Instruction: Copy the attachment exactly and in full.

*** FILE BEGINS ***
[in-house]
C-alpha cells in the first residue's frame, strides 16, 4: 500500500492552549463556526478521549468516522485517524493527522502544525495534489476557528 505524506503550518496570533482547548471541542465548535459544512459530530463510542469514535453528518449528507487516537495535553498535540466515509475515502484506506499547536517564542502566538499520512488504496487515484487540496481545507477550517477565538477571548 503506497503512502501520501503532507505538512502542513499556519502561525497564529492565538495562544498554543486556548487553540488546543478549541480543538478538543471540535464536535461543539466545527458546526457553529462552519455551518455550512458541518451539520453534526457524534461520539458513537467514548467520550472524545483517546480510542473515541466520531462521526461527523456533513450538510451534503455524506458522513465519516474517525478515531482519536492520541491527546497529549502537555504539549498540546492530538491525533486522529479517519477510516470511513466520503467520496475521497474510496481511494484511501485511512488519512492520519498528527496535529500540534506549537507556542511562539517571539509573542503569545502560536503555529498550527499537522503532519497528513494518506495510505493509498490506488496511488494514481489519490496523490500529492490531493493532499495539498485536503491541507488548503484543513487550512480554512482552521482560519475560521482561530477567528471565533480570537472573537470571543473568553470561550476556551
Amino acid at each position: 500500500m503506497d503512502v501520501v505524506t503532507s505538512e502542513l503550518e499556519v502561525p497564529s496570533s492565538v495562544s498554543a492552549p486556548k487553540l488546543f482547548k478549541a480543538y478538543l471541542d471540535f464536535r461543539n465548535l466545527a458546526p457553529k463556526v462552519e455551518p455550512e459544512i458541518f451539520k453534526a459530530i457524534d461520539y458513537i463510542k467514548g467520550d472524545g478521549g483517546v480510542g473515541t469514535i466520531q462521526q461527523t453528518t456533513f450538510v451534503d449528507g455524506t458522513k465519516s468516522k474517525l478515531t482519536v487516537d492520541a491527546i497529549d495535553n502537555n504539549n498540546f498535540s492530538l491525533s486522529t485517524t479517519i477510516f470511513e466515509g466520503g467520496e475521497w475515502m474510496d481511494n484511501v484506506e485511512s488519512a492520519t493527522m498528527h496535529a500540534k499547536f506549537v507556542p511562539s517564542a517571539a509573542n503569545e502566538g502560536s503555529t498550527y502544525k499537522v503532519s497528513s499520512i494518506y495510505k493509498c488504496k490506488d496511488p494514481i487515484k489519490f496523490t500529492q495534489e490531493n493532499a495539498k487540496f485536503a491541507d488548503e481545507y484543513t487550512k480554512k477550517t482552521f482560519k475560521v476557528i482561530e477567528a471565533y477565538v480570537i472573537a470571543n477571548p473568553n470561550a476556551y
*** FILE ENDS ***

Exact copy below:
[in-house]
C-alpha cells in the first residue's frame, strides 16, 4: 500500500492552549463556526478521549468516522485517524493527522502544525495534489476557528 505524506503550518496570533482547548471541542465548535459544512459530530463510542469514535453528518449528507487516537495535553498535540466515509475515502484506506499547536517564542502566538499520512488504496487515484487540496481545507477550517477565538477571548 503506497503512502501520501503532507505538512502542513499556519502561525497564529492565538495562544498554543486556548487553540488546543478549541480543538478538543471540535464536535461543539466545527458546526457553529462552519455551518455550512458541518451539520453534526457524534461520539458513537467514548467520550472524545483517546480510542473515541466520531462521526461527523456533513450538510451534503455524506458522513465519516474517525478515531482519536492520541491527546497529549502537555504539549498540546492530538491525533486522529479517519477510516470511513466520503467520496475521497474510496481511494484511501485511512488519512492520519498528527496535529500540534506549537507556542511562539517571539509573542503569545502560536503555529498550527499537522503532519497528513494518506495510505493509498490506488496511488494514481489519490496523490500529492490531493493532499495539498485536503491541507488548503484543513487550512480554512482552521482560519475560521482561530477567528471565533480570537472573537470571543473568553470561550476556551
Amino acid at each position: 500500500m503506497d503512502v501520501v505524506t503532507s505538512e502542513l503550518e499556519v502561525p497564529s496570533s492565538v495562544s498554543a492552549p486556548k487553540l488546543f482547548k478549541a480543538y478538543l471541542d471540535f464536535r461543539n465548535l466545527a458546526p457553529k463556526v462552519e455551518p455550512e459544512i458541518f451539520k453534526a459530530i457524534d461520539y458513537i463510542k467514548g467520550d472524545g478521549g483517546v480510542g473515541t469514535i466520531q462521526q461527523t453528518t456533513f450538510v451534503d449528507g455524506t458522513k465519516s468516522k474517525l478515531t482519536v487516537d492520541a491527546i497529549d495535553n502537555n504539549n498540546f498535540s492530538l491525533s486522529t485517524t479517519i477510516f470511513e466515509g466520503g467520496e475521497w475515502m474510496d481511494n484511501v484506506e485511512s488519512a492520519t493527522m498528527h496535529a500540534k499547536f506549537v507556542p511562539s517564542a517571539a509573542n503569545e502566538g502560536s503555529t498550527y502544525k499537522v503532519s497528513s499520512i494518506y495510505k493509498c488504496k490506488d496511488p494514481i487515484k489519490f496523490t500529492q495534489e490531493n493532499a495539498k487540496f485536503a491541507d488548503e481545507y484543513t487550512k480554512k477550517t482552521f482560519k475560521v476557528i482561530e477567528a471565533y477565538v480570537i472573537a470571543n477571548p473568553n470561550a476556551y